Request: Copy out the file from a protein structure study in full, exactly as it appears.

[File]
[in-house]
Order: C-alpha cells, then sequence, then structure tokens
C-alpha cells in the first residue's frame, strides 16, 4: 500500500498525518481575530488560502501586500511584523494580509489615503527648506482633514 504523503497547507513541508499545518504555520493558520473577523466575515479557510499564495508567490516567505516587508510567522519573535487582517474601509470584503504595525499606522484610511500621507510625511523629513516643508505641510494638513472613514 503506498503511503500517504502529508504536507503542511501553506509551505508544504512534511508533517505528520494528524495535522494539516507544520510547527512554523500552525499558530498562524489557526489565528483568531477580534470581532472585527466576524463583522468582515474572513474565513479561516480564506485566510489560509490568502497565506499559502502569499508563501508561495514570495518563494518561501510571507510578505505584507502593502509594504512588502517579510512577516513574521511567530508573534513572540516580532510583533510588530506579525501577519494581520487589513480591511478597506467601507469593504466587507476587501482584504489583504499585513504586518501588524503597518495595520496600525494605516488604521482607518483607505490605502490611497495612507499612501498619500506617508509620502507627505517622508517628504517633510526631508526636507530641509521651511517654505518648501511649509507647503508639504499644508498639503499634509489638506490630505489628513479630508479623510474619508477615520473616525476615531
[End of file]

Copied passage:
[in-house]
Order: C-alpha cells, then sequence, then structure tokens
C-alpha cells in the first residue's frame, strides 16, 4: 500500500498525518481575530488560502501586500511584523494580509489615503527648506482633514 504523503497547507513541508499545518504555520493558520473577523466575515479557510499564495508567490516567505516587508510567522519573535487582517474601509470584503504595525499606522484610511500621507510625511523629513516643508505641510494638513472613514 503506498503511503500517504502529508504536507503542511501553506509551505508544504512534511508533517505528520494528524495535522494539516507544520510547527512554523500552525499558530498562524489557526489565528483568531477580534470581532472585527466576524463583522468582515474572513474565513479561516480564506485566510489560509490568502497565506499559502502569499508563501508561495514570495518563494518561501510571507510578505505584507502593502509594504512588502517579510512577516513574521511567530508573534513572540516580532510583533510588530506579525501577519494581520487589513480591511478597506467601507469593504466587507476587501482584504489583504499585513504586518501588524503597518495595520496600525494605516488604521482607518483607505490605502490611497495612507499612501498619500506617508509620502507627505517622508517628504517633510526631508526636507530641509521651511517654505518648501511649509507647503508639504499644508498639503499634509489638506490630505489628513479630508479623510474619508477615520473616525476615531